The Occurrence and Fate of Steroid Hormones from Manure Amended Agriculture Fields
Sosienski, Theresa Ann
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Hormones are endocrine disrupting compounds, which have been shown to alter the sexual development of aquatic organisms. Animal manure applications to agricultural fields for nutrient management can be a source of environmental hormones. This dissertation investigates the occurrence of hormones in fields applied with various manures and their adjacent streams, as well as the effect of manure application technologies on the fate of hormones in soils, sediments, and runoff. A total of 11 hormone compounds were studied. All studied analytes were quantified using liquid chromatography and triple-quadrupole mass spectrometry following various sample extraction and clean-up strategies. The spatial and temporal distribution of manure-associated hormones in a manure surface applied agricultural field and adjacent stream was studied at time points up to 7.5 months after a routine manure application. Hormones were detected mainly in the top 0-5cm soils. Significantly higher levels of hormones were found in the drystack applied area of the field when compared to dairy manure slurry applied portion. New technologies for the subsurface application of poultry litter show promise as a tool to reduce the transportation of environmental hormones in surface runoff. Once adequate sampling protocols were established; it was determined that subsurface injection of both dairy manure and poultry litter reduced the impact of manure surface runoff. Hormones also showed little vertical and lateral movement in the soil. The transformation rates of 1,4-androstadiene-3,17-dione, 4-androstene-3,17-dione and estrone were studied comparing the effects of temperature, soil type, and application type. The calculated half-life of 1,4-androstadiene-3,17-dione in poultry litter surface-applied soils was 1.9 times higher than that in the poultry litter subsurface-injected soils, indicating a faster dissipation rate in the injection slits. Estrone persisted at detectable levels for the duration of the study in all treatments. The continued use of best management practices and innovative manure management techniques for the reduction of nutrients, sediment and other contaminants has the potential to also reduce hormone transport to the natural environment. Monitoring many different types of hormones in all areas of an environmental system will continue to provide better information on the occurrence and fate of hormones sourced from manure amended soils.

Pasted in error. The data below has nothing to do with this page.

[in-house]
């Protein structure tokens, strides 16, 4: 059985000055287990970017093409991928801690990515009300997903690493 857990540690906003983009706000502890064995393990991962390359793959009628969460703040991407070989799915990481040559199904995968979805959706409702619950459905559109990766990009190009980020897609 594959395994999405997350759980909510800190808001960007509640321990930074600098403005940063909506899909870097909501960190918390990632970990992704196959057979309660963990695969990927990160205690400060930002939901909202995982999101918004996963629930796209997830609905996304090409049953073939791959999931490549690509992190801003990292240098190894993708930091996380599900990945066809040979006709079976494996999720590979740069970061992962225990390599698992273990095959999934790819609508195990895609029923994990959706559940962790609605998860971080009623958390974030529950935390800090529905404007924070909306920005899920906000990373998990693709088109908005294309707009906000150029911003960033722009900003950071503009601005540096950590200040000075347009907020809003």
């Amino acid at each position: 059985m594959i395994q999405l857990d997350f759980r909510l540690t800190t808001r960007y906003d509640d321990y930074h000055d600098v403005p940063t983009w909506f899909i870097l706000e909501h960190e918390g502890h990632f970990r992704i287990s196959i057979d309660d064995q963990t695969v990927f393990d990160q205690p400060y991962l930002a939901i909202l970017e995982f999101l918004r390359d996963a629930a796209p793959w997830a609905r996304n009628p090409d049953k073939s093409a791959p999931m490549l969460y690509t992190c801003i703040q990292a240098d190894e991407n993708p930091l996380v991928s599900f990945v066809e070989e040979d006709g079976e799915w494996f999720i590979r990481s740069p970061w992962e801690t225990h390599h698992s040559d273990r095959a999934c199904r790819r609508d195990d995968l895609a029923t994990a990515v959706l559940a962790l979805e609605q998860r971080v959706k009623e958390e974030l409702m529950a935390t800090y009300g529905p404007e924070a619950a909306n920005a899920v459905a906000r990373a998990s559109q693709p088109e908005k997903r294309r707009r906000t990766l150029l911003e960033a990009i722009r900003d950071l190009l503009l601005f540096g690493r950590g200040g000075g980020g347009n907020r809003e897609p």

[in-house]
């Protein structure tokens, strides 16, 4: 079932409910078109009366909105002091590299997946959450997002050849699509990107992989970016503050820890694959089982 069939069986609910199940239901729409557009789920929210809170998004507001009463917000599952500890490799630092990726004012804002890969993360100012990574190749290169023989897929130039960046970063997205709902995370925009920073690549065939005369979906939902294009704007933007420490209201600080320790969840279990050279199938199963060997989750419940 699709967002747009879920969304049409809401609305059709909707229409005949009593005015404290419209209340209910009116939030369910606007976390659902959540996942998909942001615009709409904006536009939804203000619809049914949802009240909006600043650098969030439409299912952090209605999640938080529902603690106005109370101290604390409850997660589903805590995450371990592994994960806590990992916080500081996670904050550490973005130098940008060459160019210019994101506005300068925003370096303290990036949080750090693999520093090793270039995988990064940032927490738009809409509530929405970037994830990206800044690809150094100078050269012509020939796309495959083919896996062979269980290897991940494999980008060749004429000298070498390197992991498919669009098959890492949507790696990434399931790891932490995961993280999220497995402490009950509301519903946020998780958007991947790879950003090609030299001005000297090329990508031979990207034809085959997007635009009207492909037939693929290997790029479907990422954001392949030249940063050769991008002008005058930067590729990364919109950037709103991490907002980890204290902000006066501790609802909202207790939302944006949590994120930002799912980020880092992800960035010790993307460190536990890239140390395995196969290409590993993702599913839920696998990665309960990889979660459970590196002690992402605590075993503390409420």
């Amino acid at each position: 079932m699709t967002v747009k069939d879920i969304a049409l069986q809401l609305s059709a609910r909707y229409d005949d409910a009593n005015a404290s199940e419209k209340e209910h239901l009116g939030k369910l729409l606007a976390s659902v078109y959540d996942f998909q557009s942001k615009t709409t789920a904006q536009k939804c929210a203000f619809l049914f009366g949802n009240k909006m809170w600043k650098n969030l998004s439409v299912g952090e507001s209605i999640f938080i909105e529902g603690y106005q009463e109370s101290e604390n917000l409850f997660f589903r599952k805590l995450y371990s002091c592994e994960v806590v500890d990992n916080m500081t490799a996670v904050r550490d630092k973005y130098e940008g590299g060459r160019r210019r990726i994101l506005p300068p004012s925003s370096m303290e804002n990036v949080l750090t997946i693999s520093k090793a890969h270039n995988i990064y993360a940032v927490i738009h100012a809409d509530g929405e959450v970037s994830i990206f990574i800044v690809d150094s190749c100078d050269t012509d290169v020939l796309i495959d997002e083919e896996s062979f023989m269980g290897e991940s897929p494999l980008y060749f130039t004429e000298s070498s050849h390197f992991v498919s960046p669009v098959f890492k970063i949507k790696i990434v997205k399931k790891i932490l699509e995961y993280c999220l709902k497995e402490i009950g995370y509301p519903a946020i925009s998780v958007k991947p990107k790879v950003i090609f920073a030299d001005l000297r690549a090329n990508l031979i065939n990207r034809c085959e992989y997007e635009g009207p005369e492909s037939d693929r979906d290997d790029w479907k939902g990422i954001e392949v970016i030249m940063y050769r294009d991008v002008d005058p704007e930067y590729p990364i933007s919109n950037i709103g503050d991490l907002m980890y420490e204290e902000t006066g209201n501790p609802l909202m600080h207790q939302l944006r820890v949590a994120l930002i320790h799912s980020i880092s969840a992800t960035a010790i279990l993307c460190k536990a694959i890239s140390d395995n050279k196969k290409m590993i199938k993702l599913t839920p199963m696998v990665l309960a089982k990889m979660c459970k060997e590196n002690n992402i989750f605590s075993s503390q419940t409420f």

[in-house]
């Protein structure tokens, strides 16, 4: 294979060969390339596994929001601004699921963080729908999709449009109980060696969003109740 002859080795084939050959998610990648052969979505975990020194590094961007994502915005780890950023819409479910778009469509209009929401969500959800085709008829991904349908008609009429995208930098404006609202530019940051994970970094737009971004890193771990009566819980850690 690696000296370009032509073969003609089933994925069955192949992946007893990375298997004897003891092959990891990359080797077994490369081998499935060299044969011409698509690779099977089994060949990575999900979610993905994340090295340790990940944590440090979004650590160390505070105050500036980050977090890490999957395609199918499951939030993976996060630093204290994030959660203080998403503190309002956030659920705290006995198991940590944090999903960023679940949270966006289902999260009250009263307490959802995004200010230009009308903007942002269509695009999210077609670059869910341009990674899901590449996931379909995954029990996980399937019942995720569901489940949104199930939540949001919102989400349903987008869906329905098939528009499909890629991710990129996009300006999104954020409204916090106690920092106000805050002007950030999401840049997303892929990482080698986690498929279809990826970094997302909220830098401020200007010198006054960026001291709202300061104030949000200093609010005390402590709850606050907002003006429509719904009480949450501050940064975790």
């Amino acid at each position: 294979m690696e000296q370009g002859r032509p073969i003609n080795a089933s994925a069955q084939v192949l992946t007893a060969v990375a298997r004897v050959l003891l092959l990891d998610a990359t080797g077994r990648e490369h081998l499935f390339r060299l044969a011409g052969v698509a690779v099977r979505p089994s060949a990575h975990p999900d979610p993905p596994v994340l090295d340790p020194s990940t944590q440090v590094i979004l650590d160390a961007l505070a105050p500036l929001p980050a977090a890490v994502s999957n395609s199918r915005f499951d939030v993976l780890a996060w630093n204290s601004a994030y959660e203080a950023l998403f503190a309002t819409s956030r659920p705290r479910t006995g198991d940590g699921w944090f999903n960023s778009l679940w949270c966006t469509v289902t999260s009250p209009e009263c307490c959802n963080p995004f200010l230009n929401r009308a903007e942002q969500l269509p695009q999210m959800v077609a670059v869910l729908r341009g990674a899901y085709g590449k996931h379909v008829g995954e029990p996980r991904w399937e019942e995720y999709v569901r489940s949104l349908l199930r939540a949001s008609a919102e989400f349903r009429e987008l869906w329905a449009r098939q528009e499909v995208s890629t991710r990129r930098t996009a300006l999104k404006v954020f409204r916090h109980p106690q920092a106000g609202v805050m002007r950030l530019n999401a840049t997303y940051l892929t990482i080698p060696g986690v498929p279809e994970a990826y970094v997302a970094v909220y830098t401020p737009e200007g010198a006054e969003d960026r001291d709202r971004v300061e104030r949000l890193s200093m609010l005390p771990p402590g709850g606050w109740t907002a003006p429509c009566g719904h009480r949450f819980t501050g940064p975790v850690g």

- Doctoral Dissertations